The United States is the largest refugee resettlement country in the world. Refugees may face health-related challenges after resettlement in the United States, including higher rates of chronic diseases due to problems such as language barriers and difficulty adapting to new food environments. However, reported refugee diet challenges varied, and no systematic examination has been reported. This study examined refugee food intake pre- and postresettlement in the United States and differences in intake across various refugee groups. We systematically reviewed relevant studies that reported on refugee food intake and adaptation to the US food environment. We searched PubMed for literature published between January 1985 and April 2015, including cross-sectional and prospective studies. Eighteen studies met inclusion criteria. Limited research has been conducted, and most studies were based on small convenience samples. In general, refugees increased meat and egg consumption after resettling in the United States. Changes in refugee intake of vegetables, fruits, and dairy products varied by socioeconomic status, food insecurity, past food deprivation experience, length of stay in the United States, region of origin, and age. South Asians were more likely to maintain traditional diets, and increased age was associated with more conservative and traditional diets. Despite the abundance of food in the United States, postresettlement refugees reported difficulty in finding familiar or healthy foods. More research with larger samples and follow-up data are needed to study how refugees adapt to the US food environment and what factors may influence their food- and health-related outcomes. The work could inform future interventions to promote healthy eating and living among refugees and help to reduce health disparities.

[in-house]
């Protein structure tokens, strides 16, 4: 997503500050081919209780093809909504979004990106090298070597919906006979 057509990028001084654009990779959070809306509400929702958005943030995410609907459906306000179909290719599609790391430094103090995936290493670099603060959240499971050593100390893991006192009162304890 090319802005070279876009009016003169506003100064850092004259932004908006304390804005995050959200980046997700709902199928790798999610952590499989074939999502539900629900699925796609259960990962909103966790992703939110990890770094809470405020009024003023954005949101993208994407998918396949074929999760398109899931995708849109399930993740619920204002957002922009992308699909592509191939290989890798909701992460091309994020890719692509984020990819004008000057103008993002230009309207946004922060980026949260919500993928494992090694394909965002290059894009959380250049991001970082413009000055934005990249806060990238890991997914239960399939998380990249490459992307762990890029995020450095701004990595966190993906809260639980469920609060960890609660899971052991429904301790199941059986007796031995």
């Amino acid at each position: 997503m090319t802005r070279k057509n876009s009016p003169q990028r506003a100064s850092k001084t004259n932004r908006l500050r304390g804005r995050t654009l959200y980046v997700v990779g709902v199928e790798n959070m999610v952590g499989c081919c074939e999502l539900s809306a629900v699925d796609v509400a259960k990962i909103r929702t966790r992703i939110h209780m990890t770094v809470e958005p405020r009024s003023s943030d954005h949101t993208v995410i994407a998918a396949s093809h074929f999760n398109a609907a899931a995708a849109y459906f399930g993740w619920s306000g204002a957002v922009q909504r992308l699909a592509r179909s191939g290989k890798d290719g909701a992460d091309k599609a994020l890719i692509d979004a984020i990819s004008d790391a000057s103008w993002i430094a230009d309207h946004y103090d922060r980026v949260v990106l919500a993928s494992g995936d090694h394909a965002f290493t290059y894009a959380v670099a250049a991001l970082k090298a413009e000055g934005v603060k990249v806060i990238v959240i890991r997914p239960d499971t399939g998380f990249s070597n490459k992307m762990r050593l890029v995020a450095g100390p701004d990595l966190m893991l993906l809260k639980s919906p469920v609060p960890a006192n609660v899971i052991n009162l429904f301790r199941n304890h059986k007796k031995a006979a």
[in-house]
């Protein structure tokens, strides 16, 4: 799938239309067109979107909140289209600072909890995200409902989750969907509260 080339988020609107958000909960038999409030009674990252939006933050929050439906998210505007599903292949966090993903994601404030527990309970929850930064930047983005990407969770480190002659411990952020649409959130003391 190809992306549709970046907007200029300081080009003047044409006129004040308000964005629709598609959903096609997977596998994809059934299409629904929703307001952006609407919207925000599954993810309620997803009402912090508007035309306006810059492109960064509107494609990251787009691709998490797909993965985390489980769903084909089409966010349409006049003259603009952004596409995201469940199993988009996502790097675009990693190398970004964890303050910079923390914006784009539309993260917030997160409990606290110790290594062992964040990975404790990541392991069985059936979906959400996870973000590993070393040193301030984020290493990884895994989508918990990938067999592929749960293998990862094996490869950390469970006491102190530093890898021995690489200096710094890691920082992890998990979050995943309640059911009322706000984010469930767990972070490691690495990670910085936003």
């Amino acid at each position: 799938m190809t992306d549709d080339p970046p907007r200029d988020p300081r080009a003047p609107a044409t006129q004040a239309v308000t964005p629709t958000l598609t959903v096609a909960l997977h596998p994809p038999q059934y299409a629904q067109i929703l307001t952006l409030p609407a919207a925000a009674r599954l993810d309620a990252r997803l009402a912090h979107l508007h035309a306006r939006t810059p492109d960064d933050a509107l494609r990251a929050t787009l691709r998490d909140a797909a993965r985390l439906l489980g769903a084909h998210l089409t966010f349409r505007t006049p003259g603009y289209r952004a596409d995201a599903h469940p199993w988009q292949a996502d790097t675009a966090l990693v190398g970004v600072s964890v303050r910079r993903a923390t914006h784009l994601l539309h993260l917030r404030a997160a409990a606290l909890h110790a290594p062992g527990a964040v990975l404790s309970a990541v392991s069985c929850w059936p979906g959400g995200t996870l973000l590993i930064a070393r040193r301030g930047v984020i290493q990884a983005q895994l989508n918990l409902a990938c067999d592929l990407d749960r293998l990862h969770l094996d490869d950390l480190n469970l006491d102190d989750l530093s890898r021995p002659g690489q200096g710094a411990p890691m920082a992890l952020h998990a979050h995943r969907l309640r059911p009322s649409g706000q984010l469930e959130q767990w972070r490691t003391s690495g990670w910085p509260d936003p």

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http://dx.doi.org/10.3945/an.115.011452DOI Listing
http://www.ncbi.nlm.nih.gov/pmc/articles/PMC5105033PMC
November 2016

A Systematic Examination of Food Intake and Adaptation to the Food Environment by Refugees Settled in the United States.

Adv Nutr 2016 11 15;7(6):1066-1079. Epub 2016 Nov 15.

School of Nursing, University at Buffalo, The State University of New York, Buffalo, NY.